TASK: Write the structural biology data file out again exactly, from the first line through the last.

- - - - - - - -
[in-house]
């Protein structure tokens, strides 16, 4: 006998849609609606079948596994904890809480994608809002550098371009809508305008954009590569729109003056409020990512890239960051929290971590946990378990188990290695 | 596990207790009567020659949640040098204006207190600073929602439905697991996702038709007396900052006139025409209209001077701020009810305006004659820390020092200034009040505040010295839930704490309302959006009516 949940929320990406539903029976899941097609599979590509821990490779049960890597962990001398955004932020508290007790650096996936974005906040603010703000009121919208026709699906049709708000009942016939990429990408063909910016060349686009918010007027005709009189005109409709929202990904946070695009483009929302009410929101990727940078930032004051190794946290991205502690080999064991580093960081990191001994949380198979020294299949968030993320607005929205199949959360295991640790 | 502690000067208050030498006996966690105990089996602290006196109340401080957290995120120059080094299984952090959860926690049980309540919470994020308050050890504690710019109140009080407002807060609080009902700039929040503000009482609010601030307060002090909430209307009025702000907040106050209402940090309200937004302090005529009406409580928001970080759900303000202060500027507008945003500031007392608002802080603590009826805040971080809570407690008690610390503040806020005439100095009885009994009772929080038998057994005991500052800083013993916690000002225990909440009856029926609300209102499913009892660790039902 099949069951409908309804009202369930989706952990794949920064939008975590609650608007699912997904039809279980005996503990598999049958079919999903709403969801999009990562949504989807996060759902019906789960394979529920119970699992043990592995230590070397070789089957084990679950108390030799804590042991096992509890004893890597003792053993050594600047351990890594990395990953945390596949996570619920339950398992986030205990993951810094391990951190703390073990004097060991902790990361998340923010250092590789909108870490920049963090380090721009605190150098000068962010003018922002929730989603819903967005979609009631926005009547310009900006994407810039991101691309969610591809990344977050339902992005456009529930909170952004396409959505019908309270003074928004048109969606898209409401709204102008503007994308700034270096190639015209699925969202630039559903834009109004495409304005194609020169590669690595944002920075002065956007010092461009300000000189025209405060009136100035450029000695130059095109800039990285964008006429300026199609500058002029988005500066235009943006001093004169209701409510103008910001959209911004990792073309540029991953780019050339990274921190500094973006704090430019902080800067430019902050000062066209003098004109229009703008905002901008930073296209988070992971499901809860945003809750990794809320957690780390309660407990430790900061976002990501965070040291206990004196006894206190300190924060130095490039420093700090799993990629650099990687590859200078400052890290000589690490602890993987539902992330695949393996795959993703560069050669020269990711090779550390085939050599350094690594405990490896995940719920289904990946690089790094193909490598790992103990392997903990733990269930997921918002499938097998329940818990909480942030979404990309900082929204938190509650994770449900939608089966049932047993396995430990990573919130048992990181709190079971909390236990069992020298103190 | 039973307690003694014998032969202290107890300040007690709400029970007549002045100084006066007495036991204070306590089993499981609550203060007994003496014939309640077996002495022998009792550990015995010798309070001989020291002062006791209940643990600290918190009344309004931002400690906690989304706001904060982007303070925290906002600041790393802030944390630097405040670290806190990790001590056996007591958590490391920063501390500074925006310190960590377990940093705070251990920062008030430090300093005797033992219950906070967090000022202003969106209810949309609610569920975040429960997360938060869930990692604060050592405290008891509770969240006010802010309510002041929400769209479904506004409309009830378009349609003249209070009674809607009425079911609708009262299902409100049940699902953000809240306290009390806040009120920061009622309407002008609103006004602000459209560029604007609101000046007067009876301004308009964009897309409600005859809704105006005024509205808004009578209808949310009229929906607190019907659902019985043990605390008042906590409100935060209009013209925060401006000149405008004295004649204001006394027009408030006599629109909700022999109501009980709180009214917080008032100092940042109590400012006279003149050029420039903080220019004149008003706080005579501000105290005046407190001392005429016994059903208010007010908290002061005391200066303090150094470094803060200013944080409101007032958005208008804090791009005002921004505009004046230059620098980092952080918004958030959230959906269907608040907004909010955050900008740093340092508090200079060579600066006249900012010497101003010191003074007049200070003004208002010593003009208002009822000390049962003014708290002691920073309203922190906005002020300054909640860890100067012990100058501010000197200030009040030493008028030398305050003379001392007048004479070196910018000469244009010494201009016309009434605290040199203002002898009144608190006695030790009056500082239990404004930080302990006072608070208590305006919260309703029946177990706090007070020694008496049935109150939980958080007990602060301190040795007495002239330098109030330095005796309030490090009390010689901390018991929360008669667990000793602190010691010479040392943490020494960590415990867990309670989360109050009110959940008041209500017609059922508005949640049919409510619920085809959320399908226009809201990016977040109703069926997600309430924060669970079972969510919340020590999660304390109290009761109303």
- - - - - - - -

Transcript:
[in-house]
């Protein structure tokens, strides 16, 4: 006998849609609606079948596994904890809480994608809002550098371009809508305008954009590569729109003056409020990512890239960051929290971590946990378990188990290695 | 596990207790009567020659949640040098204006207190600073929602439905697991996702038709007396900052006139025409209209001077701020009810305006004659820390020092200034009040505040010295839930704490309302959006009516 949940929320990406539903029976899941097609599979590509821990490779049960890597962990001398955004932020508290007790650096996936974005906040603010703000009121919208026709699906049709708000009942016939990429990408063909910016060349686009918010007027005709009189005109409709929202990904946070695009483009929302009410929101990727940078930032004051190794946290991205502690080999064991580093960081990191001994949380198979020294299949968030993320607005929205199949959360295991640790 | 502690000067208050030498006996966690105990089996602290006196109340401080957290995120120059080094299984952090959860926690049980309540919470994020308050050890504690710019109140009080407002807060609080009902700039929040503000009482609010601030307060002090909430209307009025702000907040106050209402940090309200937004302090005529009406409580928001970080759900303000202060500027507008945003500031007392608002802080603590009826805040971080809570407690008690610390503040806020005439100095009885009994009772929080038998057994005991500052800083013993916690000002225990909440009856029926609300209102499913009892660790039902 099949069951409908309804009202369930989706952990794949920064939008975590609650608007699912997904039809279980005996503990598999049958079919999903709403969801999009990562949504989807996060759902019906789960394979529920119970699992043990592995230590070397070789089957084990679950108390030799804590042991096992509890004893890597003792053993050594600047351990890594990395990953945390596949996570619920339950398992986030205990993951810094391990951190703390073990004097060991902790990361998340923010250092590789909108870490920049963090380090721009605190150098000068962010003018922002929730989603819903967005979609009631926005009547310009900006994407810039991101691309969610591809990344977050339902992005456009529930909170952004396409959505019908309270003074928004048109969606898209409401709204102008503007994308700034270096190639015209699925969202630039559903834009109004495409304005194609020169590669690595944002920075002065956007010092461009300000000189025209405060009136100035450029000695130059095109800039990285964008006429300026199609500058002029988005500066235009943006001093004169209701409510103008910001959209911004990792073309540029991953780019050339990274921190500094973006704090430019902080800067430019902050000062066209003098004109229009703008905002901008930073296209988070992971499901809860945003809750990794809320957690780390309660407990430790900061976002990501965070040291206990004196006894206190300190924060130095490039420093700090799993990629650099990687590859200078400052890290000589690490602890993987539902992330695949393996795959993703560069050669020269990711090779550390085939050599350094690594405990490896995940719920289904990946690089790094193909490598790992103990392997903990733990269930997921918002499938097998329940818990909480942030979404990309900082929204938190509650994770449900939608089966049932047993396995430990990573919130048992990181709190079971909390236990069992020298103190 | 039973307690003694014998032969202290107890300040007690709400029970007549002045100084006066007495036991204070306590089993499981609550203060007994003496014939309640077996002495022998009792550990015995010798309070001989020291002062006791209940643990600290918190009344309004931002400690906690989304706001904060982007303070925290906002600041790393802030944390630097405040670290806190990790001590056996007591958590490391920063501390500074925006310190960590377990940093705070251990920062008030430090300093005797033992219950906070967090000022202003969106209810949309609610569920975040429960997360938060869930990692604060050592405290008891509770969240006010802010309510002041929400769209479904506004409309009830378009349609003249209070009674809607009425079911609708009262299902409100049940699902953000809240306290009390806040009120920061009622309407002008609103006004602000459209560029604007609101000046007067009876301004308009964009897309409600005859809704105006005024509205808004009578209808949310009229929906607190019907659902019985043990605390008042906590409100935060209009013209925060401006000149405008004295004649204001006394027009408030006599629109909700022999109501009980709180009214917080008032100092940042109590400012006279003149050029420039903080220019004149008003706080005579501000105290005046407190001392005429016994059903208010007010908290002061005391200066303090150094470094803060200013944080409101007032958005208008804090791009005002921004505009004046230059620098980092952080918004958030959230959906269907608040907004909010955050900008740093340092508090200079060579600066006249900012010497101003010191003074007049200070003004208002010593003009208002009822000390049962003014708290002691920073309203922190906005002020300054909640860890100067012990100058501010000197200030009040030493008028030398305050003379001392007048004479070196910018000469244009010494201009016309009434605290040199203002002898009144608190006695030790009056500082239990404004930080302990006072608070208590305006919260309703029946177990706090007070020694008496049935109150939980958080007990602060301190040795007495002239330098109030330095005796309030490090009390010689901390018991929360008669667990000793602190010691010479040392943490020494960590415990867990309670989360109050009110959940008041209500017609059922508005949640049919409510619920085809959320399908226009809201990016977040109703069926997600309430924060669970079972969510919340020590999660304390109290009761109303």